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UN: Kosovar Albanians Maintain Pressure For More Local Powers

  • Robert McMahon

Kosovar Albanian attempts to assume more powers over local affairs come at a time when the United Nations is trying to revive its process for implementing reforms in the province. Yesterday, the chief UN official in Kosovo rejected the local parliamentary assembly's constitutional changes, which included the right to call a referendum on independence from Serbia. Top UN officials and the Security Council have signaled they want to find a more effective way to devolve power from the five-year-old UN administration in Kosovo to local authorities.

United Nations, 9 July 2004 (RFE/RL) -- The Kosovar assembly's latest challenge to UN authority comes as UN experts are seeking new ways of handing over responsibility to bodies run by majority ethnic Albanians.

A special UN envoy, Norwegian diplomat Kai Eide, is expected to report to UN Secretary-General Kofi Annan by the end of the month on his mission to the province in June. Eide was assigned to investigate the causes of the severe ethnic clashes in March and recommend ways to improve co-existence between Serbs and Albanians.

His recommendations could lead to formal action by the UN Security Council affecting the handover of power from the UN administration running Kosovo to provincial authorities. But UN officials have said they do not expect fundamental changes to the reform process, which calls for improvements in the treatment of minorities before discussions on final status.

The acting head of the UN mission in Kosovo, Charles Brayshaw, said yesterday’s moves by the Kosovar assembly were beyond its authority. He said such actions divert "time and energy" from reforms needed before the final status review set for mid-2005.

The assembly's moves included the adoption of amendments to the Constitutional Framework that would transfer control over international relations and public security from the UN to local authorities. To become law, such acts must be signed by Brayshaw.
"Kosovar Albanians have been very aggressive of late in their pursuit of what could best be described as an independence agenda." -- former UN administrator


William Nash is a former regional UN administrator in Kosovo and a senior fellow at the Council on Foreign Relations, a New York-based policy institute. Nash told RFE/RL that ethnic Albanian authorities have still not proven they are capable of properly governing all residents of the province.

"Kosovar Albanians have been very aggressive of late in their pursuit of what could best be described as an independence agenda. And that [agenda], while understandable, fails to take into account the failure of the same Kosovar leadership to provide the requisite security for all the citizens of Kosovo, most specifically the minorities," Nash said.

Nash also faulted Serbian leaders for operating parallel structures in the province. He said any new formula for devolving power in Kosovo will depend on the emergence of responsible local leaders. "You have to look for responsible leaders within the Kosovo community, both Albanian and Serb, and they have to start from the viewpoint that anybody that wants to presume a leadership role within Kosovo has to accept responsibility for leadership of all the citizens, not just the ethnic group that they individually might be associated with," he said.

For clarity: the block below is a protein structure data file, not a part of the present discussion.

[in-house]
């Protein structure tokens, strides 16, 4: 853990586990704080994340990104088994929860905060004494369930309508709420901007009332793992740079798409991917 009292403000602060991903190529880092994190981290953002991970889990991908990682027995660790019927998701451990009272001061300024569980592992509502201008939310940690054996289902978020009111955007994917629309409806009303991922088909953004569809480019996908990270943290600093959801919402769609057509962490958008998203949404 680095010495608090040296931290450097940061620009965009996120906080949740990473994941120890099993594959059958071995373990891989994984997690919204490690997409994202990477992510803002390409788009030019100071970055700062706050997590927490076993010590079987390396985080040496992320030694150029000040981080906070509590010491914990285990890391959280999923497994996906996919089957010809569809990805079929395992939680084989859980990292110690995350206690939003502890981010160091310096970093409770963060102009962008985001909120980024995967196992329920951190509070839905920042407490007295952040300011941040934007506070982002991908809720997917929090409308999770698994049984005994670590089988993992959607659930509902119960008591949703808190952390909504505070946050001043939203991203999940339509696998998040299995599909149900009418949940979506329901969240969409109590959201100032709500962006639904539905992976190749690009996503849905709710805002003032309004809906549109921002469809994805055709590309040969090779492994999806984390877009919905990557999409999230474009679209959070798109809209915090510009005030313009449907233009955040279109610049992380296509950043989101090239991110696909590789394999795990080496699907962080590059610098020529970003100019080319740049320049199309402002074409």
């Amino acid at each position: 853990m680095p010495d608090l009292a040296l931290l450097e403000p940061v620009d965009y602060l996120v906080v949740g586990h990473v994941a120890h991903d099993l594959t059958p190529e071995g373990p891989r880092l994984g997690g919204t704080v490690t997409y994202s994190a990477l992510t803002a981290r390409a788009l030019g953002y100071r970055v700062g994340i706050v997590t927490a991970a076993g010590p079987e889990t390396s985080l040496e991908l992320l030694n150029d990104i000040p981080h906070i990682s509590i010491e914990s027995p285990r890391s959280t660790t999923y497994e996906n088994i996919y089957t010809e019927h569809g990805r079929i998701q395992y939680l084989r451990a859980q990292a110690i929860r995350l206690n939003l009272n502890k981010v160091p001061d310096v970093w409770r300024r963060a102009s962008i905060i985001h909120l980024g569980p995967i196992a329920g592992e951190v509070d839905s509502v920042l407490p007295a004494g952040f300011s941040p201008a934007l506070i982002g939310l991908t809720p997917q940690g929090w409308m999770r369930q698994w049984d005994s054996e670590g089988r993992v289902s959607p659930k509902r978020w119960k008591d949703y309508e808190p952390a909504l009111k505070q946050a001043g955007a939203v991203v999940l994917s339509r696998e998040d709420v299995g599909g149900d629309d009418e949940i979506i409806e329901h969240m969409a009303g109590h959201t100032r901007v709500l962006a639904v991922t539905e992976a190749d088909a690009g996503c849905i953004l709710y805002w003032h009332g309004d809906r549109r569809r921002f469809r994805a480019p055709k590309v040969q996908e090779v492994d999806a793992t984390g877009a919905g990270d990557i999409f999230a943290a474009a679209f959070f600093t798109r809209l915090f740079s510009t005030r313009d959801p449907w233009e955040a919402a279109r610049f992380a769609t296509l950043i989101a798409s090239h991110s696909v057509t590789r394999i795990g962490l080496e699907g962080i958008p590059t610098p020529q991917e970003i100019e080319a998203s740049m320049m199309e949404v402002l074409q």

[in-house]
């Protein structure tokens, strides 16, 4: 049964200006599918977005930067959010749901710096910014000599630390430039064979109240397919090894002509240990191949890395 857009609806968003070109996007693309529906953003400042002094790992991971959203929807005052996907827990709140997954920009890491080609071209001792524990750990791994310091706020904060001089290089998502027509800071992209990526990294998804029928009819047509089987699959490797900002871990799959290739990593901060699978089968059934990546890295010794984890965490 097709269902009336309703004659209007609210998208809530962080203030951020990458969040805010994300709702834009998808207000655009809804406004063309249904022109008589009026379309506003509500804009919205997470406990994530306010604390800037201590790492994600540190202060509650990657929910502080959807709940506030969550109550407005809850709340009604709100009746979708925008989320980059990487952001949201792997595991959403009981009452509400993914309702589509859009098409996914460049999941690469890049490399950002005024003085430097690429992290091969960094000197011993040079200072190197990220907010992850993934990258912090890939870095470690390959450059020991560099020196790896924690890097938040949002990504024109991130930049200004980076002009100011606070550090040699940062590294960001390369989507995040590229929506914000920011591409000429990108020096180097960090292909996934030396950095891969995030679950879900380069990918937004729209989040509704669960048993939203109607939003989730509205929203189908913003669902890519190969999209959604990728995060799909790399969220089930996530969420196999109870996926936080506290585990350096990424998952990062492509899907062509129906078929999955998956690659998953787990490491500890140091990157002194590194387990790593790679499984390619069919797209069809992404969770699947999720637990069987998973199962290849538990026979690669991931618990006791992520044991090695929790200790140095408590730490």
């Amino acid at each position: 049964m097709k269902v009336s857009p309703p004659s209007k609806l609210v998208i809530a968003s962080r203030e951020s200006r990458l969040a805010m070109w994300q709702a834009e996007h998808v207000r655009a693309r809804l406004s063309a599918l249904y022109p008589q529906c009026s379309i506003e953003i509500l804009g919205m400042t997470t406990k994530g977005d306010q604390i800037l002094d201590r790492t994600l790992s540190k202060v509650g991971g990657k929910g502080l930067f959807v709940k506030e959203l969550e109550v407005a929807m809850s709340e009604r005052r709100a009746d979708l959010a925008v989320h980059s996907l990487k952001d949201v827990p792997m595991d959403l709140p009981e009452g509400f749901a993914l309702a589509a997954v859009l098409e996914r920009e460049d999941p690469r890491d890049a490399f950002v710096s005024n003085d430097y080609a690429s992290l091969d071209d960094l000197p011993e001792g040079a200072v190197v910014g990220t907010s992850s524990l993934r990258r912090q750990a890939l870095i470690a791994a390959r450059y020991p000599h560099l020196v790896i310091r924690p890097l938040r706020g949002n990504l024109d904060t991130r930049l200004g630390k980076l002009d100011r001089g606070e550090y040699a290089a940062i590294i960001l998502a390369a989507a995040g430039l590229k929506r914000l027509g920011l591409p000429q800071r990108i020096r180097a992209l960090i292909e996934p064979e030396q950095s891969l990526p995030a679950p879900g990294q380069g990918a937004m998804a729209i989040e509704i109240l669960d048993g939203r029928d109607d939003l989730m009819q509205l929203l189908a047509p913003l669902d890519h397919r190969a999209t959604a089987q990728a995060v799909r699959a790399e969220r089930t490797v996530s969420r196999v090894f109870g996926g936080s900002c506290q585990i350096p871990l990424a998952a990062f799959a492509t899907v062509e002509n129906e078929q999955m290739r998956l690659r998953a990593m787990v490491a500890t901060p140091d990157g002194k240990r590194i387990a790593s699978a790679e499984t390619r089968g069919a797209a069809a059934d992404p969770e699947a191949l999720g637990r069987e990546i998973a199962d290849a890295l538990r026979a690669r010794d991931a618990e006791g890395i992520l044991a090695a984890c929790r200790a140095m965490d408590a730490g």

The previous UN administrator of Kosovo, Harri Holkeri, tried to spur dialogue between the two sides for more than nine months. But he saw his efforts undermined by the eruption of violence in March. Holkeri stepped down for health reasons in May. His replacement, Danish diplomat Soren Jessen-Petersen, is due to take up his post early next month.

The UN Security Council has repeatedly called on provisional Albanian leaders to respect minority rights. But the Security Council has also noted inadequacies with the transfer of power. It issued a statement in April calling on Annan to propose new institutional arrangements for devolving authority to provisional bodies. The pending report from Eide should contain such proposals.

Romania's UN ambassador, Mihnea Motoc, who is the current Security Council president, told RFE/RL that he supports the "standards-before-status" policy. He says that, if followed properly, it can ensure stability in Kosovo. But prior to the March disturbances, he said, Security Council members might have been premature in gauging its effectiveness.

"I think the international community was very confident in the validity of standards-before-status policy, the implementation of standards. It was good enough indication that things are moving. Therefore, an eruption of violence was almost overlooked. It was a cold shower -- a reality check," Motoc said.

Annan has called the attack by Kosovar Albanian extremists against the Serbian, Romany, and Ashkali communities of Kosovo an "organized, widespread, and targeted campaign."

At least 3,000 people, mostly Serbs, were driven from their homes or had to evacuate them during two days of riots and attacks starting on 17 March. The violence followed the drowning deaths of two Albanian children a day earlier. The body of a third child who drowned in the same incident was found in June.
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